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Similar to the back pain that humans commonly have, cauda equina syndrome is usually a slowly progressing disease as the calcification of the spine increases with age. You may not even notice that your dog is having problems with his back even after some of the symptoms start because they can seem unrelated. For example, incontinence is not usually suspected to be a back problem on its own; it is commonly considered to be a behavioral problem without other symptoms. However, if you have a large breed dog such as a German Shepherd or a dog with a long spinal cord like the beagle, you may want to have it checked out by a veterinary professional; especially if your dog has been housetrained for a long time and then suddenly starts having accidents in the house.
Cauda equina syndrome (lumbosacral stenosis) is a severe and painful progressive arthritis in the joint at the bottom of the spine. The spinal canal gets narrower as the arthritis gets worse and compresses the nerves in that area, making it extremely painful for your dog to walk or wag his tail. Also, the disc between the sacrum and the vertebra is usually deformed, which causes more compression on the nerves. Once the nerves are completely compressed, your dog will not be able to use his back legs or control his bladder or bowel movements.
The symptoms of cauda equina syndrome usually do not begin until your dog is three to seven years old. The sign that is most evident is pain in the rear legs, tail, and the back. Other common signs of this debilitating disease include:
This condition is often hard to diagnose because the symptoms resemble so many other conditions such as hip dysplasia, prostate disease, spinal tumors, and infections. Even with a thorough physical examination, the veterinarian will likely only be able to give a possible cause so laboratory tests and imaging are essential to a definitive diagnosis. On physical examination, the veterinarian will likely find that your dog has pain in the lower back, tail, and hind legs. However, as stated before, this is common in many conditions.
To get a positive answer, the veterinarian will use radiographs (x-rays), which will probably reveal spinal degeneration. As this is common in other conditions as well, an epidurogram and a myelogram are the best courses of action. Both use a contrast dye in conjunction with radiographs (epidurogram) and CT scans (myelogram) to get a detailed view of the spinal cord.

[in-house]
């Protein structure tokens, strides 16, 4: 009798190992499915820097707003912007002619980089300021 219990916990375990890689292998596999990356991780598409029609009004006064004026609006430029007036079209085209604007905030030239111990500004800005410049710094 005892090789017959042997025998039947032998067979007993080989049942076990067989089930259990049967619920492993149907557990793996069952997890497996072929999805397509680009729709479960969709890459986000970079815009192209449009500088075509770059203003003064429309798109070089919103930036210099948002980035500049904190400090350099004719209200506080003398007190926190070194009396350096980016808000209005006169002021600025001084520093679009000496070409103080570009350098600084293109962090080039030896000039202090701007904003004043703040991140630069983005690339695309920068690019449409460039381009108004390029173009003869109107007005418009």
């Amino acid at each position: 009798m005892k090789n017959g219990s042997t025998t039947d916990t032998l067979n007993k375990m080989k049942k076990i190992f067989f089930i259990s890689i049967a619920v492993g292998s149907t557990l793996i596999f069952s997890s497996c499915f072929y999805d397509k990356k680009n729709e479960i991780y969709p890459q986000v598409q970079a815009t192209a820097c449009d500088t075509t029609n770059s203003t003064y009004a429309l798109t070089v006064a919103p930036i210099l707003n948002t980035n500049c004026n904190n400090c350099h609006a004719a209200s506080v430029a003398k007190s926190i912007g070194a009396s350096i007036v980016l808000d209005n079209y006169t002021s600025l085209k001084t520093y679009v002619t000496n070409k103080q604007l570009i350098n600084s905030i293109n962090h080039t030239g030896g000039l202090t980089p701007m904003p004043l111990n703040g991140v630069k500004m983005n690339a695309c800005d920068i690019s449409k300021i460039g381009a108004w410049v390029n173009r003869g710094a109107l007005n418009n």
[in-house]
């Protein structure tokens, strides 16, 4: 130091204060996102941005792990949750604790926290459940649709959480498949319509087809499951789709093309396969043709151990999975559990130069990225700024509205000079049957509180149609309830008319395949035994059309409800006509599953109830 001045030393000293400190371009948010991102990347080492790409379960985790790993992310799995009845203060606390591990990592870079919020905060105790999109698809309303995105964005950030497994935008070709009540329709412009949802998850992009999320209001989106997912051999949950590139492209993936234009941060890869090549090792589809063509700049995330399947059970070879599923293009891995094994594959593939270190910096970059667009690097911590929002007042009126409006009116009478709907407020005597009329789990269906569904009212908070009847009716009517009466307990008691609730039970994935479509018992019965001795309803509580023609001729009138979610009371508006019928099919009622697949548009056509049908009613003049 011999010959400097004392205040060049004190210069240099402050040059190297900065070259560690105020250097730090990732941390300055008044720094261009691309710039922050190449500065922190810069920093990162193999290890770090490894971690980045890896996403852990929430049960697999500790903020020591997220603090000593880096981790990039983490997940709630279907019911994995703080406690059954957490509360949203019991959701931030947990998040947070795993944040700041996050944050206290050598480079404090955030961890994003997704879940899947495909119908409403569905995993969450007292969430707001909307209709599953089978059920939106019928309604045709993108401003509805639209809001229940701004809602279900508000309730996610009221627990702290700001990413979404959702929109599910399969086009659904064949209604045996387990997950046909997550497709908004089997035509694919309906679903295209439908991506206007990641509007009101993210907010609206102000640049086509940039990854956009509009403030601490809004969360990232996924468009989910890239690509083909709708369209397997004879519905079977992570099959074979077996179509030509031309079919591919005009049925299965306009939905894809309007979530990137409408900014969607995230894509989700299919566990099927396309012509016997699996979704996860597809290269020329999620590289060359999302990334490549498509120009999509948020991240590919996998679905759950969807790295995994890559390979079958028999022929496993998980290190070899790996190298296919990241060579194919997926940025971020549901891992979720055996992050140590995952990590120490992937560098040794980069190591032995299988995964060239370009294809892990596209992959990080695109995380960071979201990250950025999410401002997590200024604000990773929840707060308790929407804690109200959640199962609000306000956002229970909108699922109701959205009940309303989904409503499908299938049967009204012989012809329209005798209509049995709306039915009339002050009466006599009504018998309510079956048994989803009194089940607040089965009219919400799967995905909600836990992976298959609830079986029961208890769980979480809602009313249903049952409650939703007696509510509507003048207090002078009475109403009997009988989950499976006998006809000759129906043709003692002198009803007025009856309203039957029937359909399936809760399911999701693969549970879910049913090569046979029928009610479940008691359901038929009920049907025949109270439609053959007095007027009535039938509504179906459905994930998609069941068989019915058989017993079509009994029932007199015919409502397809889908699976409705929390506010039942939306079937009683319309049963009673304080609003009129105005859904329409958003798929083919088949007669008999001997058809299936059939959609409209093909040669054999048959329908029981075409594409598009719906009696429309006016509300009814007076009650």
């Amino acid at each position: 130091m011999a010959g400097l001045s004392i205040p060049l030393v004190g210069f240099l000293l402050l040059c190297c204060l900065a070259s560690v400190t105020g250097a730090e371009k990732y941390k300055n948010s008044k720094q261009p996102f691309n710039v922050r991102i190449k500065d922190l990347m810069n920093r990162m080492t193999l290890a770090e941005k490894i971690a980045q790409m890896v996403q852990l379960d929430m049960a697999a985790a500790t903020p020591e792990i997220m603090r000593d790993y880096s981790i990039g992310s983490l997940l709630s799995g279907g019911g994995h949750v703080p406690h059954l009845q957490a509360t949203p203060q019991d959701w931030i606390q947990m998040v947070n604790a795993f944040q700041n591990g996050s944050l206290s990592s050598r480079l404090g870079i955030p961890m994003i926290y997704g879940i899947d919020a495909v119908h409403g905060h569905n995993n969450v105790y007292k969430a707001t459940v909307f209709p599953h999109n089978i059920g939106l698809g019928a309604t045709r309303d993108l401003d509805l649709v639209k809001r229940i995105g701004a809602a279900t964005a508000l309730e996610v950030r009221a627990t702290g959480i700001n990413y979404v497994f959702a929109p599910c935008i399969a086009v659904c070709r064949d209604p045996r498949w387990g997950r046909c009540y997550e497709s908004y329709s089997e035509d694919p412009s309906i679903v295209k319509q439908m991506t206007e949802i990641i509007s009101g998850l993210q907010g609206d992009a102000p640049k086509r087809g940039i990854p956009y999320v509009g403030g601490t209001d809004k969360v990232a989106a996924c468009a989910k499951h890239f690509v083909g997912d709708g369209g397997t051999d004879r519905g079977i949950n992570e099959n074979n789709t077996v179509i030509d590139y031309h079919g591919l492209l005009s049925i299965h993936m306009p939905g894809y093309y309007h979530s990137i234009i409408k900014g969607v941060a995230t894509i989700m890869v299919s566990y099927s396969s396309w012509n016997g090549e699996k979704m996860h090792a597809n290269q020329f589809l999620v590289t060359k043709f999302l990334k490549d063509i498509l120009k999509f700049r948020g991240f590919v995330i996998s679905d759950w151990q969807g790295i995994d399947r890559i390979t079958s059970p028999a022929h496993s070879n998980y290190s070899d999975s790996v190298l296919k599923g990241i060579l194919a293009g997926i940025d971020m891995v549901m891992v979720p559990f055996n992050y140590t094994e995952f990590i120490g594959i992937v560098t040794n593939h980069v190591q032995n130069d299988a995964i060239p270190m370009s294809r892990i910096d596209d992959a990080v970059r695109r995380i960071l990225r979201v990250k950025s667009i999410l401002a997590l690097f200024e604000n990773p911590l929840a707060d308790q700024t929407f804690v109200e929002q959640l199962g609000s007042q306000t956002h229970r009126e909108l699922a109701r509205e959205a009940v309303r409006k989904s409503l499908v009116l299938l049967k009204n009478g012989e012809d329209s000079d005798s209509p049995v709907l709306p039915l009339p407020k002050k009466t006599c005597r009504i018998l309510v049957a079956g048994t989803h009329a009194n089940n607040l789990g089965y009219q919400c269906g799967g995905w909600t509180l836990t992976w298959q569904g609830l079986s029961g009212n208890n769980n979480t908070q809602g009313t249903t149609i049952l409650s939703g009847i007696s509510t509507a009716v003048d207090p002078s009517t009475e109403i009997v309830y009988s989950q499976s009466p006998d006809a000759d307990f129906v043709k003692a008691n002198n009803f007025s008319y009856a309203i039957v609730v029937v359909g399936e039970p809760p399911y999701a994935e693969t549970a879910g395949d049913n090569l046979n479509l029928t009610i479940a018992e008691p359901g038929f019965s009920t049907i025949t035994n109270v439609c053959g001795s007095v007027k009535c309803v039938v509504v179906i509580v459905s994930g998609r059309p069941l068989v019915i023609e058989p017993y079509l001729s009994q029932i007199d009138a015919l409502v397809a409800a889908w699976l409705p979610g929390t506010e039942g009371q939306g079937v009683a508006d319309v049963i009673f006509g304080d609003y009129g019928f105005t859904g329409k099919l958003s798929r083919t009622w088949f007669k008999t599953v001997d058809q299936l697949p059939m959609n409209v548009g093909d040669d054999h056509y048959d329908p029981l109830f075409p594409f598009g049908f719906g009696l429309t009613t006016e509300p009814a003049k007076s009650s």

There are various types of treatments for dogs with cauda equina syndrome including both surgical and nonsurgical options. Medication to relieve the pain is prescribed; cage rest usually accompanies this treatment. However, the condition is progressive so further treatment is usually necessary.
With mild cases of cauda equina syndrome, corticosteroids or NSAIDs for inflammation and pain will usually be tried first. A cortisone injection is sometimes given for immediate relief. Cage rest for one to two months is also suggested but you have to be sure to keep working with your dog daily to keep the muscles from atrophying (weakening). Often, as the condition worsens, the pain will return and further treatment will be required.
There are a couple of surgical options used for cauda equina syndrome, which include decompression and fusion. Decompression (laminectomy) is the removal of the degenerated disc. To do this, an incision in the top of the spinal cord is used to remove the bone and sometimes the ligaments along with other material pressing on the nerves. Fusion is done to strengthen the spinal cord and to stop the compression of the nerves. This is done by using bone from another part of the body, a bone bank, or a metal plate, depending on the circumstances.
Although this is a serious and debilitating condition, with treatment your dog should be able to live a long and happy life. If the condition was mild and your dog is put on medication and rest, he may be able to go several more years before needing surgery. With surgery, your dog will have to be on cage rest for a while longer, but the end result is that your dog will be back to his old happy self. Obesity causes stress and pressure on the spine, so be sure to watch his diet and make sure he gets plenty of exercise.
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My four month old long haired shepherd puppy (dad short haired German and mom long haired shepherd) was diagnosed yesterday with probable CES. My vet said, "I recommend you return this dog to the breeder or you can expect your future costs will be astronomical!" "He is not a healthy dog for so young and this is a very painful condition for him." Of course I am already very attached to him but am in a dilemma about what to do.
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